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Cellphone law new challenge for drivers in 2014

Published: Monday, Dec. 23, 2013 1:15 a.m. CST • Updated: Monday, Dec. 23, 2013 4:00 p.m. CST
Caption
(AP)
A motorist talks on a cell phone while driving Thursday on an expressway in Chicago. Starting in January, motorists will need to pick up an earpiece or have a built in speaker phone system in their car in order to utilize a cellphone. The new restrictions won't solve distracted driving, says the legislation's sponsor, state Sen. John Mulroe, but will help make roads around the state safer.

SPRINGFIELD (AP) – For incessant multitaskers who can’t stop talking while driving, life will include some bitter medicine when the new year rolls in.

Starting Jan. 1, motorists can talk and drive only if they use a hands-free device to conduct cellphone conversations.

The uniform ban supplements the state’s current ban on texting and replaces assorted local laws on cellphone use that vary from town to town, including Chicago, where a cellphone ban has been in place since 2006.

Violators face fines starting at $75, and repeat offenses bring the possibility of a suspended license.

State Sen. John Mulroe, a Chicago Democrat who sponsored the law, said witnessing several near-accidents during trips to Springfield convinced him that “hands on the wheel and eyes on the road are the way to go.”

Here’s how the new law will work:

Banned: The new law bans drivers from using a mobile phone unless they use hands-free technology to conduct a conversation. A driver is allowed by law, however, to press a single button on a phone to begin or end a conversation.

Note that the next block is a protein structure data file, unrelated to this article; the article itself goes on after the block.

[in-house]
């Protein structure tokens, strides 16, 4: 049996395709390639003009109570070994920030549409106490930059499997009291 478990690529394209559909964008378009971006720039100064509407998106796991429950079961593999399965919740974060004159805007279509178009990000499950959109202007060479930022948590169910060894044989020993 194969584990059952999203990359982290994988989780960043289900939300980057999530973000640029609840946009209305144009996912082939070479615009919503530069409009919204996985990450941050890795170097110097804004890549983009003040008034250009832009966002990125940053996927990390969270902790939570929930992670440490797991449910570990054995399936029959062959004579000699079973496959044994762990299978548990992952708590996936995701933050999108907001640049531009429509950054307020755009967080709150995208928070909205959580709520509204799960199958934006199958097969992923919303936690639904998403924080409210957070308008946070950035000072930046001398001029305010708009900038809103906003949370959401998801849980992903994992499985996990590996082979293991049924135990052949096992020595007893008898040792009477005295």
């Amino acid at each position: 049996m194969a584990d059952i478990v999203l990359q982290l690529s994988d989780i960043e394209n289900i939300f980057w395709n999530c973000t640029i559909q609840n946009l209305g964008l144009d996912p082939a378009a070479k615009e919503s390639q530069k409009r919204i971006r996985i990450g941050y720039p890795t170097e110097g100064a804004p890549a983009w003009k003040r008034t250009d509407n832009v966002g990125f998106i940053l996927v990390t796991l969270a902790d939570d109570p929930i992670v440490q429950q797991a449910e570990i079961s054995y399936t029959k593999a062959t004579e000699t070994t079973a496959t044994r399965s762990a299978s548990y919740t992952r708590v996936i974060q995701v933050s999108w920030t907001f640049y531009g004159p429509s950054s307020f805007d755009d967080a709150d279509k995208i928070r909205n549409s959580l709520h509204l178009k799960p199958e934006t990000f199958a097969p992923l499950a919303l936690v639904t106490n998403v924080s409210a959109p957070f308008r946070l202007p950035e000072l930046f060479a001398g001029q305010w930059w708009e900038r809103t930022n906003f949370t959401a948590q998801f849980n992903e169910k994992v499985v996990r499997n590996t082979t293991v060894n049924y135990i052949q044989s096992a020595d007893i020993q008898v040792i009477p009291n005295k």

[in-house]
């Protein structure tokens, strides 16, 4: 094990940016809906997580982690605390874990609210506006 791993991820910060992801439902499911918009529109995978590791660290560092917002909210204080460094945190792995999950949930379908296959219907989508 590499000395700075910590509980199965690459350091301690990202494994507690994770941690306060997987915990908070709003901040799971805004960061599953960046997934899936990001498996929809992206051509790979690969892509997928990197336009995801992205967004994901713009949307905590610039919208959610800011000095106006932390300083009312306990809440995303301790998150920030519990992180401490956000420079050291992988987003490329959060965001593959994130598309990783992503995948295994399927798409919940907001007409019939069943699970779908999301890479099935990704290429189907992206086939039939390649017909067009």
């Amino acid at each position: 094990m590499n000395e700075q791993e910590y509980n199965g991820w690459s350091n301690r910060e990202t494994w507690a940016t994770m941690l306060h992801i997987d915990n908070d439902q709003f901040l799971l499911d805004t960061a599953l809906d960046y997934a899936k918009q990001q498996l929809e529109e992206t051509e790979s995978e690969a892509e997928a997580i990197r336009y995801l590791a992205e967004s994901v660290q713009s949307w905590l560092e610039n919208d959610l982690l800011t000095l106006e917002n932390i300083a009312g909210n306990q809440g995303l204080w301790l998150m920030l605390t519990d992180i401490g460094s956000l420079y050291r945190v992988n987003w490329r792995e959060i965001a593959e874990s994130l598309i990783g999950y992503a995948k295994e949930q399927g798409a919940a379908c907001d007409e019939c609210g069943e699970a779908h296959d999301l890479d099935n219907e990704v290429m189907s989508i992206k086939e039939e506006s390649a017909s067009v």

Exceptions: The law permits exceptions on the ban during emergencies, or if a driver is parked on the shoulder. A driver also will be allowed to use a hand-held cellphone if a car is in neutral or in park, or if the car is stopped because normal traffic is obstructed.

Elsewhere: According to the National Conference of State Legislatures, 12 states along with the District of Columbia prohibit using hand-held cellphones while driving.

Options: Many wireless technology solutions allow electronic devices to connect remotely. Some newer cars have built-in systems that sync cellphones with car speakers. Owners of older vehicles can buy kits that integrate their phones and stereo systems. A driver also could use a headset, but state law mandates that it cover only one ear.

Penalties: Violators will be fined $75 for a first offense, and as much as $150 for repeat offenses as well as having a moving violation on their driving record.

Three moving violations within a year could lead to a driver’s license being suspended.

Copyright 2014 The Associated Press. All rights reserved. This material may not be published, broadcast, rewritten or redistributed.
 

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